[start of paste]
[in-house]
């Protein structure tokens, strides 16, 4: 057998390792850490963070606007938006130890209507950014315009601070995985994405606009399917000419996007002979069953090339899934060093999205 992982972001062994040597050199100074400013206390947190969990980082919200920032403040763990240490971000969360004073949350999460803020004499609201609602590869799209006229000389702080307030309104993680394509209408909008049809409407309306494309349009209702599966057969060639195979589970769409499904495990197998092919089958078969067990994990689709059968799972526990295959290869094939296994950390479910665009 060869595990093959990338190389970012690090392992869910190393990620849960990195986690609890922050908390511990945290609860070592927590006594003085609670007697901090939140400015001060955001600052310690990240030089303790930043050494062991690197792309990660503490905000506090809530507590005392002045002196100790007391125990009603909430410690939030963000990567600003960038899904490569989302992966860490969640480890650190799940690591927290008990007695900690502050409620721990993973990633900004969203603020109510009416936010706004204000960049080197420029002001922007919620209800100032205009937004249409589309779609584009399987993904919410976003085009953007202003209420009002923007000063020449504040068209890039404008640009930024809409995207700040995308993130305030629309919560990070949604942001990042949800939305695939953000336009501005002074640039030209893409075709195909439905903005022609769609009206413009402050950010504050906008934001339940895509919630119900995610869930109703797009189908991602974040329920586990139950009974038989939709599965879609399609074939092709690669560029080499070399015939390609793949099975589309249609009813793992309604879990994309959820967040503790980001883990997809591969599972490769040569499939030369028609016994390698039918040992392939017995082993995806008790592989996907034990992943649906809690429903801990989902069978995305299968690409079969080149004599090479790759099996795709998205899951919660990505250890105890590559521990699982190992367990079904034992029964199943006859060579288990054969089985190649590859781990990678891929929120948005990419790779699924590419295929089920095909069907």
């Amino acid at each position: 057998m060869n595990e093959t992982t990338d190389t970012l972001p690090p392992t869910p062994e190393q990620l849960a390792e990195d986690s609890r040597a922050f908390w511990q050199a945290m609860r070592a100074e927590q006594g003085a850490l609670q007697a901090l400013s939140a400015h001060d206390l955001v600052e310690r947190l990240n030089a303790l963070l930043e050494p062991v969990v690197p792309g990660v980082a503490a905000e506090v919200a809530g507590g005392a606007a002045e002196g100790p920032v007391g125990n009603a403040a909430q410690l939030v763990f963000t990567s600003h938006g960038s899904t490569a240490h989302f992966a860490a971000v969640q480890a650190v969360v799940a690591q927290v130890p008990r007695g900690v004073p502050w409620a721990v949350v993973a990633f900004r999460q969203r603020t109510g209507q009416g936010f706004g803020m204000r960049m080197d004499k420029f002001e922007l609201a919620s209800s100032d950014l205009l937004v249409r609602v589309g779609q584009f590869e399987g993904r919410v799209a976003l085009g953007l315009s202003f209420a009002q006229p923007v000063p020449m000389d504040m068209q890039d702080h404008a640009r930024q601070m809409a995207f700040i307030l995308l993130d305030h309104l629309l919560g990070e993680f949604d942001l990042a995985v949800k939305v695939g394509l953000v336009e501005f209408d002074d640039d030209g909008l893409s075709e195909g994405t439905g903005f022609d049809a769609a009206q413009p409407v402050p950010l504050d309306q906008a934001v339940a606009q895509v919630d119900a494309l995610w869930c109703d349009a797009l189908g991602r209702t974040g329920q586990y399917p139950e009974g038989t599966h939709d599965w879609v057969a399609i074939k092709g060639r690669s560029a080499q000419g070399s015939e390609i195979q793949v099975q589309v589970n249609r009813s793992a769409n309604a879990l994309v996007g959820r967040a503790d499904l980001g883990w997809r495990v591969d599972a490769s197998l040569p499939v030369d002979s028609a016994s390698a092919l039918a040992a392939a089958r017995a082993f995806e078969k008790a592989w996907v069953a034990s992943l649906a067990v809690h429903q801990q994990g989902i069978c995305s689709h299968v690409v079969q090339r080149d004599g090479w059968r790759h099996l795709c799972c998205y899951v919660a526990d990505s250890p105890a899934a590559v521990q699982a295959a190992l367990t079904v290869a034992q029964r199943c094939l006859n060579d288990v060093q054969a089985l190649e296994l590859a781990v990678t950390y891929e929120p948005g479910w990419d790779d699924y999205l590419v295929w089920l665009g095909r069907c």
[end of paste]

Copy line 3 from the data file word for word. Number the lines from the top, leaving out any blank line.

């Amino acid at each position: 057998m060869n595990e093959t992982t990338d190389t970012l972001p690090p392992t869910p062994e190393q990620l849960a390792e990195d986690s609890r040597a922050f908390w511990q050199a945290m609860r070592a100074e927590q006594g003085a850490l609670q007697a901090l400013s939140a400015h001060d206390l955001v600052e310690r947190l990240n030089a303790l963070l930043e050494p062991v969990v690197p792309g990660v980082a503490a905000e506090v919200a809530g507590g005392a606007a002045e002196g100790p920032v007391g125990n009603a403040a909430q410690l939030v763990f963000t990567s600003h938006g960038s899904t490569a240490h989302f992966a860490a971000v969640q480890a650190v969360v799940a690591q927290v130890p008990r007695g900690v004073p502050w409620a721990v949350v993973a990633f900004r999460q969203r603020t109510g209507q009416g936010f706004g803020m204000r960049m080197d004499k420029f002001e922007l609201a919620s209800s100032d950014l205009l937004v249409r609602v589309g779609q584009f590869e399987g993904r919410v799209a976003l085009g953007l315009s202003f209420a009002q006229p923007v000063p020449m000389d504040m068209q890039d702080h404008a640009r930024q601070m809409a995207f700040i307030l995308l993130d305030h309104l629309l919560g990070e993680f949604d942001l990042a995985v949800k939305v695939g394509l953000v336009e501005f209408d002074d640039d030209g909008l893409s075709e195909g994405t439905g903005f022609d049809a769609a009206q413009p409407v402050p950010l504050d309306q906008a934001v339940a606009q895509v919630d119900a494309l995610w869930c109703d349009a797009l189908g991602r209702t974040g329920q586990y399917p139950e009974g038989t599966h939709d599965w879609v057969a399609i074939k092709g060639r690669s560029a080499q000419g070399s015939e390609i195979q793949v099975q589309v589970n249609r009813s793992a769409n309604a879990l994309v996007g959820r967040a503790d499904l980001g883990w997809r495990v591969d599972a490769s197998l040569p499939v030369d002979s028609a016994s390698a092919l039918a040992a392939a089958r017995a082993f995806e078969k008790a592989w996907v069953a034990s992943l649906a067990v809690h429903q801990q994990g989902i069978c995305s689709h299968v690409v079969q090339r080149d004599g090479w059968r790759h099996l795709c799972c998205y899951v919660a526990d990505s250890p105890a899934a590559v521990q699982a295959a190992l367990t079904v290869a034992q029964r199943c094939l006859n060579d288990v060093q054969a089985l190649e296994l590859a781990v990678t950390y891929e929120p948005g479910w990419d790779d699924y999205l590419v295929w089920l665009g095909r069907c």